In Zimbabwe, hundreds of doctors at state hospitals have gone on strike because they say promises of better pay dating back eight years have not been met.
The president of the Hospital Doctors Association, Howard Mutsando, said striking doctors repeatedly had been promised that their salaries and overtime pay would be adjusted.
He said the dispute has gone on since 1996, but nothing has materialized.
The doctors went on a short strike in March, but went back to work after government assurances their pay would be adjusted.
The doctors earn 53,000 Zimbabwe dollars a month. At the official exchange rate, that is $963 U.S. But in reality, because there is no foreign currency in Zimbabwe, the pay is only about $83 U.S. a month.
Zimbabwe's inflation rate is about 123 percent.
State doctors are paid overtime only up to the equivalent of their monthly salary, which comes to four shifts a month. Dr. Mutsando said that because of a doctor shortage, the doctors regularly work 12 shifts a month.
He said he began working for the Zimbabwe government in 2001. He said that of 87 graduates in his group, 25 from Harare alone have already left for Britain and South Africa. He said another ten are leaving in September and the rest are trying to make plans to leave the country.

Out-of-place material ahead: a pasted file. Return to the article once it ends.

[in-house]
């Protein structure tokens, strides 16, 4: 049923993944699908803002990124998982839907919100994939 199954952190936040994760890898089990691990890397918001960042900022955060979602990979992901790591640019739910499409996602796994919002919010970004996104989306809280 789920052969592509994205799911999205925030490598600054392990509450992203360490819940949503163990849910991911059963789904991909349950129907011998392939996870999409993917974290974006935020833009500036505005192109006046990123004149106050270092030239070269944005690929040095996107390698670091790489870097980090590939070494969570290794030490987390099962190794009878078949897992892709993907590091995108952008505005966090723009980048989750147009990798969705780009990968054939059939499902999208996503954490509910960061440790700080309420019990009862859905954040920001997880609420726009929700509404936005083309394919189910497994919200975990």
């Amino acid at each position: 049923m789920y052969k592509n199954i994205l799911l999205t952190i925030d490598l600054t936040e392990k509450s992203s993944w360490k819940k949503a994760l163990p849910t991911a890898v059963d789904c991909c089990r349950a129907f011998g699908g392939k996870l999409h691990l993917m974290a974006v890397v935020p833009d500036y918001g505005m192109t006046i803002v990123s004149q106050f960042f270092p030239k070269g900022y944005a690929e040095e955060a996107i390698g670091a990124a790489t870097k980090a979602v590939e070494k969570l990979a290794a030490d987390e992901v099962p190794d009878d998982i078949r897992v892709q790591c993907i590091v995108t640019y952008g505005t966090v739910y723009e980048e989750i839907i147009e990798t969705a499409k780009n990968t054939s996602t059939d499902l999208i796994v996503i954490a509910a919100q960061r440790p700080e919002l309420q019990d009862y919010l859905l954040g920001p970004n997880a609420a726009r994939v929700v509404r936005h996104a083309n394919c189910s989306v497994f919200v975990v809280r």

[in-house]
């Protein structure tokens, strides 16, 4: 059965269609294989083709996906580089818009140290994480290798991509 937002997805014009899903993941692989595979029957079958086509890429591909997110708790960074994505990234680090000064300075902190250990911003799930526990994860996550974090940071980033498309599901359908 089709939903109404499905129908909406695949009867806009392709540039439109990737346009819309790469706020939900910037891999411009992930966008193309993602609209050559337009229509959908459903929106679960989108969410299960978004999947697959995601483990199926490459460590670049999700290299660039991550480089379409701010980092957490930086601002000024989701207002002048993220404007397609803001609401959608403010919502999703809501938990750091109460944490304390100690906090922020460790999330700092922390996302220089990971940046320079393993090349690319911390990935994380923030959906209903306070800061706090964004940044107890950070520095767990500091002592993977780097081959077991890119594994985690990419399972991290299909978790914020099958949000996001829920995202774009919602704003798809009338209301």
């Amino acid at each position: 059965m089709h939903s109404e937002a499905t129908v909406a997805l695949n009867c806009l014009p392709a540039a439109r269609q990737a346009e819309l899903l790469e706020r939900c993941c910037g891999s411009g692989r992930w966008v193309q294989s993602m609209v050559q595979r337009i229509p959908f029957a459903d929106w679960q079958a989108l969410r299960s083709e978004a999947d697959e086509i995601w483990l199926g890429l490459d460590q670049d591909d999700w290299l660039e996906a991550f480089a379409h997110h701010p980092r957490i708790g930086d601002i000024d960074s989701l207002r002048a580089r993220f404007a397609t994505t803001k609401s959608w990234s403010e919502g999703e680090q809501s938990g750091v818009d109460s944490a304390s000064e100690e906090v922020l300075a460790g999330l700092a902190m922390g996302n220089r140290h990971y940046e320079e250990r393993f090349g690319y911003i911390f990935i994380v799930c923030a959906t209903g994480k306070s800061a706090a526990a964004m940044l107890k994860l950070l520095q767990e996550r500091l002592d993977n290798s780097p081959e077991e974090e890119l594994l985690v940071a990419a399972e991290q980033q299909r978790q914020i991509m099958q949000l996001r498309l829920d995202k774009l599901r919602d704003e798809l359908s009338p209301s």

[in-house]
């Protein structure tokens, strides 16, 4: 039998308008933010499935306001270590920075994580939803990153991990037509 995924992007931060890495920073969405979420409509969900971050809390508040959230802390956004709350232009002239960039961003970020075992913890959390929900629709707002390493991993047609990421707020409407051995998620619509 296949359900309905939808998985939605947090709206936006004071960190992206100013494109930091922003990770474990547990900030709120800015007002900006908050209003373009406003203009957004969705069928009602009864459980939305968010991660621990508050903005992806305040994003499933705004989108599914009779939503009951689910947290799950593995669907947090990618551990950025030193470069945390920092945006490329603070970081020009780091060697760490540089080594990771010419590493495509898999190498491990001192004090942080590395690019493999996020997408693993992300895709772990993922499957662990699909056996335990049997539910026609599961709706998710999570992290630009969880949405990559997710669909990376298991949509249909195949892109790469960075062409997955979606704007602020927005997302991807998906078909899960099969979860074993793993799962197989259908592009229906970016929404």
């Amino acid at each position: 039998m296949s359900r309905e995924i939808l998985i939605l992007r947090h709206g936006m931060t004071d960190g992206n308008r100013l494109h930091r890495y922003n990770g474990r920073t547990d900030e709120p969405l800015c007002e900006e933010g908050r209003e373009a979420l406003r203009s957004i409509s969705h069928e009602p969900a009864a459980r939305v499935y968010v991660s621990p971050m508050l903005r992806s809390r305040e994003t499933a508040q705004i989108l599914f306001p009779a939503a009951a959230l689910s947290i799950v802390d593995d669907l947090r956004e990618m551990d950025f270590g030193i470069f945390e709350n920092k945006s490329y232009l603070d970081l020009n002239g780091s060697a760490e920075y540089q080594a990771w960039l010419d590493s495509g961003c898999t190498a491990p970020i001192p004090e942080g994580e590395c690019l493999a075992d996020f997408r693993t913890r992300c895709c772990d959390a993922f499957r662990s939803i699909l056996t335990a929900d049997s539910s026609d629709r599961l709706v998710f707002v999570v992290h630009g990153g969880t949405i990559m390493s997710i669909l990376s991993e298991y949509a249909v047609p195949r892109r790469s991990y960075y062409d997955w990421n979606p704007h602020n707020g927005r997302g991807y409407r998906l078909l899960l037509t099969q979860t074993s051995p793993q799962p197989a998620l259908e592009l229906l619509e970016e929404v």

He said none of the doctors really wants to leave Zimbabwe. He said they are forced to go in order to earn enough money.
Zimbabwe has imported about 170 doctors from Cuba to help deal with the doctor shortage. However, medical colleagues say the Cubans are not always able to manage surgical demands in Zimbabwe, and many cannot speak English which makes their consultations difficult.
Zimbabwe's deputy minister of health, David Parirenyatwa, said Monday he is making plans to meet the striking doctors and solve the problem.
The near collapse of the state health sector is not confined to doctors. Hundreds of nurses, dentists, and pharmacists have also left the country.
A non-governmental health organization said Monday that many rural clinics in Zimbabwe have no medicines at all. Striking doctors said that even at the country's main city hospitals, many basic medical supplies are either in short supply or not available.